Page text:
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Geoff Daily

App-Rising.com covers the development and adoption of broadband applications, the deployment of and need for broadband networks, and the demands placed on policy to adapt to the revolutionary opportunities made possible by the Internet.

App-Rising.com is written by Geoff Daily, a DC-based technology journalist, broadband activist, marketing consultant, and Internet entrepreneur.

App-Rising.com is supported in part by AT&T;, however all views and opinions expressed herein are solely my own.

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June 6, 2008 9:50 AM

Missing A Key Point in the Digital Revolution - The Importance of Epaper

I just read this Washington Post interview with Steve Ballmer head of Microsoft.

At one point he stated his belief that within the next 10 years all media will be delivered over the Internet.

While I agree with this generalization in general, he didn't go on to address the fact that a few other things have to happen first.

The biggest of which has nothing to do with the Internet and new media distribution models. The only way we're ever going to replace paper is by enabling a display technology that mimics paper, a concept generally referred to as epaper.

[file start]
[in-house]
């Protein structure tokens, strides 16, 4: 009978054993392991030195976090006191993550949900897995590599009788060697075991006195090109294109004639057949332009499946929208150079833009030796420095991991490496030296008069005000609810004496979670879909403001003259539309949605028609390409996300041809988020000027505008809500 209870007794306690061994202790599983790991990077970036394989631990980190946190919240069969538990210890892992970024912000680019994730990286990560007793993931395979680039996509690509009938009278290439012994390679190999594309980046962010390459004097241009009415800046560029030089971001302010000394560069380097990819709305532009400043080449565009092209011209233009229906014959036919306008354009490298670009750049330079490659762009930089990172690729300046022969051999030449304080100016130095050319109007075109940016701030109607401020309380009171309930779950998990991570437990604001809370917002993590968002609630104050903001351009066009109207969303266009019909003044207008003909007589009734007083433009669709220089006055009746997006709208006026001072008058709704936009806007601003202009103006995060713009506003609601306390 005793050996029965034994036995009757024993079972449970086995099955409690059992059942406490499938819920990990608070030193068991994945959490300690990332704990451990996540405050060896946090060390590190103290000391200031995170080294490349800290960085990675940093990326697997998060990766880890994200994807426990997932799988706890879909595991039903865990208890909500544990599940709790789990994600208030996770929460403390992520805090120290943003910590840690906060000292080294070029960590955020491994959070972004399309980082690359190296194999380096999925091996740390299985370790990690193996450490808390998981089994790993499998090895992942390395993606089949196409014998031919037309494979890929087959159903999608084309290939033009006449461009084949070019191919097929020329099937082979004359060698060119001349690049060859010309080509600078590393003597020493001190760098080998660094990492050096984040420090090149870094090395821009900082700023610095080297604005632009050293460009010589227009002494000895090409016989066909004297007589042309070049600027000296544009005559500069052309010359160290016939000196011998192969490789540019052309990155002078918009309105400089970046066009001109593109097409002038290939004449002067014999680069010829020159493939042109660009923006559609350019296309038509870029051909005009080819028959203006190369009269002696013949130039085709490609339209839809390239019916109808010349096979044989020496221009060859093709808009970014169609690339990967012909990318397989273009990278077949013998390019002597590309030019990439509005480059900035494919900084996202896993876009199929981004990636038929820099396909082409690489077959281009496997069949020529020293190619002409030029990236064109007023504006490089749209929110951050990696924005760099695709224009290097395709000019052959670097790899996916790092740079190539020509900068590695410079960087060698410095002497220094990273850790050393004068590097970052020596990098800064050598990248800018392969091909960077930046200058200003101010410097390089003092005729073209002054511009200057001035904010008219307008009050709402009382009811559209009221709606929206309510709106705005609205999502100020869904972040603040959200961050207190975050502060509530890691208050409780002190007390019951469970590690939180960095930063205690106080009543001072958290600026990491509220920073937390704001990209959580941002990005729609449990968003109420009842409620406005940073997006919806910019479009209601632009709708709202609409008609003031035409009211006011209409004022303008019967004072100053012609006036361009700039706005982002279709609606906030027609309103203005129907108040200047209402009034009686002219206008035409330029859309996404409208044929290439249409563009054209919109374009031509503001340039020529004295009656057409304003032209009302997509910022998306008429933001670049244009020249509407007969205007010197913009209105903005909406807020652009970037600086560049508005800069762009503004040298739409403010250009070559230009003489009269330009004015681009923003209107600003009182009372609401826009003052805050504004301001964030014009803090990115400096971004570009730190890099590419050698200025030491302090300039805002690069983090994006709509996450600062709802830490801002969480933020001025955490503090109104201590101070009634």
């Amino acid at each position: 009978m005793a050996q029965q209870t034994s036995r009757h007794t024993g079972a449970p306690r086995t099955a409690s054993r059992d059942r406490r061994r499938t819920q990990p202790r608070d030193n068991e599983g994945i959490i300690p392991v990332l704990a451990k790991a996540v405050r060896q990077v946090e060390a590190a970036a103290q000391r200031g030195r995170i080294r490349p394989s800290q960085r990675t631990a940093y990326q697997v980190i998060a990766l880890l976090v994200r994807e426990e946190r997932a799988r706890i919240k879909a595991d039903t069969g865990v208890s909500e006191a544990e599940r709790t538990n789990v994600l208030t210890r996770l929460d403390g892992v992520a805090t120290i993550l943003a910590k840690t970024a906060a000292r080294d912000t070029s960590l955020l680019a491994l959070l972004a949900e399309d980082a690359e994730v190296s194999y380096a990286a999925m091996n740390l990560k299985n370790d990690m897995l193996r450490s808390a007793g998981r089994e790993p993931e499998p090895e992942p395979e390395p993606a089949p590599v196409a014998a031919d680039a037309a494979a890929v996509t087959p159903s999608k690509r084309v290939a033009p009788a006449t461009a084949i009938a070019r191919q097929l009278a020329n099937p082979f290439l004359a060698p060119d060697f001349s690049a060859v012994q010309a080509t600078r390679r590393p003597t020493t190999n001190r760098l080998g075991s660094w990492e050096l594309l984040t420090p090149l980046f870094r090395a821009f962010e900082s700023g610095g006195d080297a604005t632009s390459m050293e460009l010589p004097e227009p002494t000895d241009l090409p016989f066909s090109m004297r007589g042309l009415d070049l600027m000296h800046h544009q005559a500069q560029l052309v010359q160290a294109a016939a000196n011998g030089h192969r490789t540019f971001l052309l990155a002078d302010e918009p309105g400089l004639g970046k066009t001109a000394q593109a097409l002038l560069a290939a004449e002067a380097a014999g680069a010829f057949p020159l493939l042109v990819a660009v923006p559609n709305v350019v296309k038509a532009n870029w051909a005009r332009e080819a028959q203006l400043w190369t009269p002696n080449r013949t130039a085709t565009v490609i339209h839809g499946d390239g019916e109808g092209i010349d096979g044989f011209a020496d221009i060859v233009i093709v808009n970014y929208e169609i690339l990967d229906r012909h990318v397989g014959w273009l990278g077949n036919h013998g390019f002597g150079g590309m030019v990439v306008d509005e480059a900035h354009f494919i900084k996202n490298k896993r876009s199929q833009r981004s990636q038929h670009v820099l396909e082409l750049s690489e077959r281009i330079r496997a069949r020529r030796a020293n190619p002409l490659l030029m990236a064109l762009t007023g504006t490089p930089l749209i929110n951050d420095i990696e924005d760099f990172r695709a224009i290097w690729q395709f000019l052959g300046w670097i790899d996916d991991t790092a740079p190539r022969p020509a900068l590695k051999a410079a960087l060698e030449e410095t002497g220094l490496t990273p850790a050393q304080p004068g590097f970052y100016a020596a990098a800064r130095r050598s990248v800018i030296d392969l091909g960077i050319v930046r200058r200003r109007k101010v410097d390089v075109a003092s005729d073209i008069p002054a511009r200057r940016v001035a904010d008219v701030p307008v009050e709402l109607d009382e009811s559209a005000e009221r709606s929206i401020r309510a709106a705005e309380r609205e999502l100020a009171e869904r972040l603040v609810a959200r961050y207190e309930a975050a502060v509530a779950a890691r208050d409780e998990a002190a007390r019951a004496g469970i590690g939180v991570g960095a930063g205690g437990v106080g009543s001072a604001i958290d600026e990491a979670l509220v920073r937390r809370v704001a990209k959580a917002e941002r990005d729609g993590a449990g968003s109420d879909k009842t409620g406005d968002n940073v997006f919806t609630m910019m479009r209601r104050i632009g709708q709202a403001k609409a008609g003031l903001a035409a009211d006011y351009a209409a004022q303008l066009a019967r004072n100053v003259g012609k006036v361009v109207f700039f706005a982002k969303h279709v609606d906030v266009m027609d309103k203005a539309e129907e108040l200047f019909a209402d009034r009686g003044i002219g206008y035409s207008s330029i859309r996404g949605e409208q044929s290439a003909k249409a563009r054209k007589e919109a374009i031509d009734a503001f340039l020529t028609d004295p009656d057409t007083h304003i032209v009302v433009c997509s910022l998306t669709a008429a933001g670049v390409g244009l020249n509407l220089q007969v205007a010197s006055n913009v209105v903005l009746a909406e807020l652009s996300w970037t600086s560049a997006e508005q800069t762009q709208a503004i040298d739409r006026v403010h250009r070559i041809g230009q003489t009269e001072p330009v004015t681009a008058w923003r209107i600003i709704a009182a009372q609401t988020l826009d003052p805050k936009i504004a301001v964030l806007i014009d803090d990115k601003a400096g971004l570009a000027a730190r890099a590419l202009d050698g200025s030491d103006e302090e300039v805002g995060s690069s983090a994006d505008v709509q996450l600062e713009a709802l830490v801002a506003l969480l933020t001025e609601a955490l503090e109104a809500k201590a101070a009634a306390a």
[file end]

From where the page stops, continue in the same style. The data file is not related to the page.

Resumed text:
The simple truth is that consumers like the feel of opening up a newspaper and holding a book. And despite promises of the Internet and computers getting rid of the need for paper, the opposite has been true as they've arguably created more paper usage than ever before. Why? Because people like paper.

I think sometimes we online advocates suffer from a bit of conceit, assuming that since the Internet is so wonderful that it can cure all ills. But the truth is that there are almost always other pieces to this complex tapestry that need to be resolved first before we're able to take full advantage of the distribution possibilities of online delivery.

All this being said, even though Ballmer's citing of 10 years is kind of generic and almost a cop out, at the same time within the next 10 years epaper should be a reality.

Already technologies are on the market like the Amazon Kind ebook reader, and working prototypes exist for bendable screens that can roll up inside of a cell phone, as well as epaper screens capable of displaying color and video.

Eventually epaper promises to be produced almost as cheaply as regular paper, so much so that we're going to start seeing these screens everywhere, from cereal boxes to pill bottles to posters to fruit labels.

We can't just say that the Internet will replace a traditional form of media without acknowledging the role of enabling technologies like epaper, otherwise we risk sounding like we're repeating the over-hyped promises of the Internet that led to the bubble a decade ago.

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